Establishing Patient Leadership

Hallmarks of Patient Leadership

The foundation of Patient Centered-Core Impact Sets (PC-CIS) creation is a plan that is driven or led by patients or co-led by patients in partnership with other stakeholders. Patient involvement can and should contribute to each aspect of PC-CIS creation, including highly technical aspects such as data analysis. The following provide guidance for best facilitating patient leadership:

  • NHC Patient Engagement Rubric
  • EveryLife Foundation Guide to Patient Involvement in Rare Disease Therapy Development
  • Patient-Centered Outcomes Research Institute (PCORI) Patient and Family Engagement Rubric
  • Patient-Focused Medicines Development’s (PFMD) Patient Engagement Management Suite resources, including these How-To Guides and guidance on high-quality engagement

Many efforts similar to PC-CIS creation have employed robust patient leadership.  Examples are provided below for your reference:

  • Parent Project Muscular Dystrophy repository of activities
  • Juvenile Idiopathic Arthritis Patient-Focused Drug Development (PFDD) project and Voice of the Patient Report (VOP)
  • OMERACT Handbook Principles, Chapter 3, Section C engagement

A key consideration in patient leadership and engagement is clearly defining patient and patient representatives’ roles and the perspectives needed. The National Health Council (NHC) has developed guidance for identifying and describing the myriad functions and roles of patient and patient-group representatives, Who is the Patient? tool.

Collaboration Guidance

Input from various stakeholders is needed in PC-CIS creation. Assuming patient leadership, the first step should be to think through who the various stakeholders are that will also need to be engaged and how to engage them. Clinicians, clinical specialists, and others who provide services related to the condition should be involved, as well as payers for health care services, including government and private insurance companies when possible. Private employers, who in the US and elsewhere are the source of health insurance for many employed persons and their families, are another stakeholder for consideration. These efforts can also include researchers from academia, government/regulatory entities, and life science industries (biopharmaceutical, device, and diagnostic).

Lastly, thought should be given to inclusion of experts from nonprofit organizations that might be able to contribute to the effort. These would include professional societies, research foundations, and charitable organizations that provide services or research funding related to the disease.

In alignment with ensuring all relevant stakeholders are included, there will likely be the need to form collaborations and consortia to accomplish PC-CIS development. These partnerships can take many forms. But, again, the patient community should lead or have a leadership role when not the lead organization.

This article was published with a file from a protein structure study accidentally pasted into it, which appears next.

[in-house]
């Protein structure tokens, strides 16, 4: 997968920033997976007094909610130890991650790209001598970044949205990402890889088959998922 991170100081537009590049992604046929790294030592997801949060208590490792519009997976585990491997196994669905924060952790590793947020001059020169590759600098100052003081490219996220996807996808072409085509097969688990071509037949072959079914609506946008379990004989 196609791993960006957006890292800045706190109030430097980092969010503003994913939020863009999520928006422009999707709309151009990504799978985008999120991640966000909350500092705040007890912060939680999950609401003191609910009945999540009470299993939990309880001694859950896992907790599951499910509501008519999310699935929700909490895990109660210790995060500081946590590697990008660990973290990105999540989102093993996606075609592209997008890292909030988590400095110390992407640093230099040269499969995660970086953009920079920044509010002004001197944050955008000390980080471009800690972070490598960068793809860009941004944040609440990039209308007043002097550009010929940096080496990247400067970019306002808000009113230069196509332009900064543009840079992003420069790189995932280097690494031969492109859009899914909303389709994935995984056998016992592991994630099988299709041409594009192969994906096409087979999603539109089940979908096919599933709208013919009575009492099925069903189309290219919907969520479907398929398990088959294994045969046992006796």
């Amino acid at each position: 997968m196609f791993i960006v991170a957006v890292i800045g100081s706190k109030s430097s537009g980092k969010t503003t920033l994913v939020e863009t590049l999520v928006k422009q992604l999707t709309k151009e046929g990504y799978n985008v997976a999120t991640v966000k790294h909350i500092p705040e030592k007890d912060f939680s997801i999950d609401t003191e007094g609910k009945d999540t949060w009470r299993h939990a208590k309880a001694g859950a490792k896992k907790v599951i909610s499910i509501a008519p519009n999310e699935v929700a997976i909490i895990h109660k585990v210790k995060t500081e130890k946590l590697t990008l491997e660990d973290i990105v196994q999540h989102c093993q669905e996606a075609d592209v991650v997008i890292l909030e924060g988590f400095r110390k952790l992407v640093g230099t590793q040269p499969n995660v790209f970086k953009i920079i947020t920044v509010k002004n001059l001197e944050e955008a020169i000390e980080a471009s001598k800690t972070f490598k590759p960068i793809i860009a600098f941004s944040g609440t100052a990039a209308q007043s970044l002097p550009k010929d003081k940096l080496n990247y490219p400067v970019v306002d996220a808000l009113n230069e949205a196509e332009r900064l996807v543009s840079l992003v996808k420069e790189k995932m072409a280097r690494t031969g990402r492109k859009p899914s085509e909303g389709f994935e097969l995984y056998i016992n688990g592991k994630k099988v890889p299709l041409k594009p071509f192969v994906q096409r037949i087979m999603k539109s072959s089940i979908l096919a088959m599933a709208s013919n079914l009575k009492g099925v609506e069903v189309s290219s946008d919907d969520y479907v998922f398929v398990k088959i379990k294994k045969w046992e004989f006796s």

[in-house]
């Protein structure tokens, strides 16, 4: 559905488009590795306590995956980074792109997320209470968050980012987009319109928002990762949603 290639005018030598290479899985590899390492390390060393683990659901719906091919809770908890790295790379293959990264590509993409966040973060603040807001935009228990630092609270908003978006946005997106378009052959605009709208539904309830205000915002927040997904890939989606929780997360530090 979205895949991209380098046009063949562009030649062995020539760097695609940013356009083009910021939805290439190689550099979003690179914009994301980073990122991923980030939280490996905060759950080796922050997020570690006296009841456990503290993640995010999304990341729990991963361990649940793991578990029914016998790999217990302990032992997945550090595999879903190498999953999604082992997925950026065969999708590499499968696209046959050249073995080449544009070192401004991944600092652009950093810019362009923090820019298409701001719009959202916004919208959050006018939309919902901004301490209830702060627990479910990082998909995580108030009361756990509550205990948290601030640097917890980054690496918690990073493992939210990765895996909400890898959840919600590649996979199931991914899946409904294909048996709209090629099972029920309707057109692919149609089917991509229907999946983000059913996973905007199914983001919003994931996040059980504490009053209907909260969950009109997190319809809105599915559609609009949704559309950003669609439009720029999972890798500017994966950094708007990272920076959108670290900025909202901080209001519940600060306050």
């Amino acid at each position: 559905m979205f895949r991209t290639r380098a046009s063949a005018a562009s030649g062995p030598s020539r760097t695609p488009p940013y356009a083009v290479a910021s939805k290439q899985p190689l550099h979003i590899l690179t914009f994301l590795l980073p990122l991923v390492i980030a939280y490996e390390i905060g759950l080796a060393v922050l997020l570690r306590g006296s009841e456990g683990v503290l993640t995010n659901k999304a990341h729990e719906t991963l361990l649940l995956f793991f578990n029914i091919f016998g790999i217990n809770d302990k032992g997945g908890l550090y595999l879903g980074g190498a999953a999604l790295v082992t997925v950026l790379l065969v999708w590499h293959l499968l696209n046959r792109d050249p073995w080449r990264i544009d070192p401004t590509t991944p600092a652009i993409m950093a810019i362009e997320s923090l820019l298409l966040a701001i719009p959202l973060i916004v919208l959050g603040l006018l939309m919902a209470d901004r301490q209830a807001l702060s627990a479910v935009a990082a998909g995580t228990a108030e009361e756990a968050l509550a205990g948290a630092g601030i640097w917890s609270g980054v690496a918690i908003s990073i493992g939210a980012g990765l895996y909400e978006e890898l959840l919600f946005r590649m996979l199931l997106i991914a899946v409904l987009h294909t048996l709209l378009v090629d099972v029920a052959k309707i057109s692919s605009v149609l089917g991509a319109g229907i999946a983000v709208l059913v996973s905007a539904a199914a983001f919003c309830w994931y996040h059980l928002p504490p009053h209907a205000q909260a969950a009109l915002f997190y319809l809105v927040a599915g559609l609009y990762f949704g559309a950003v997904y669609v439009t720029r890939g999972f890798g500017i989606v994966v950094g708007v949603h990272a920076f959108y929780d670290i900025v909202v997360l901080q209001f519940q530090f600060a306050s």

Potential Collaborators

  • Patients, patient groups, other patient community members including carers and family members
  • Clinicians and professional care providers
  • Payers, public and private
  • Government agencies and regulatory bodies
  • Value and health technology assessment (HTA) bodies
  • Researchers from academia, government, and industry
  • Professional associations
  • Philanthropic research and funding organizations

Collaboration Models

It is expected that collaborations and consortia will be needed to bring all stakeholders together for successful PC-CIS creation. Examples of such models include but are not limited to:

  • One or more patient groups that form a consortium and invite other stakeholders to join. For example, groups representing the Lupus community, The Lupus and  Allied  Diseases  Association,  the  Lupus  Foundation  of  America,  and  the  Lupus  Research Alliance, formed a consortia and held an externally-led Lupus PFDD meeting and produced a Lupus Voice-of-the-Patient Report.
  • Initially a PCORI-funded Patient-Powered Research Network (PPRN), iConquerMS is a consortium of several patient advocacy and membership organizations from the Multiple Sclerosis community, working together to conduct research and take on other health and quality-of-life work within the MS community.
  • Improve Care Now, also originally formed as one of a host of PCORI-funded Patient-Powered Research Networks (PPRN), is a research collaborative of young, adult Inflammatory Bowel Disease (IBD) patients, parents of pediatric IBD patients, and IBD clinicians and researchers, all committed to improving treatment and quality of life for people with IBD. The IBD Partners PPRN Principles for Patient Collaboration guidance document was created through this work.
  • Yet another model is the Patient-Led Research Collaborative, described as a “self-organized group of Long COVID patients working on patient-led research around the Long COVID experience.” These patients come from diverse backgrounds including research and public policy and connected over their collective Long COVID experience to form the collaborative, soon drawing in other partners and ultimately publishing important research on Long COVID.
  • The Patient-Centered Outcomes Research Institute (PCORI) has created a guidance for building and maintaining multi-stakeholder collaborations.

Arthritis Use Case

Arthritis Foundation, Establishing Patient Leadership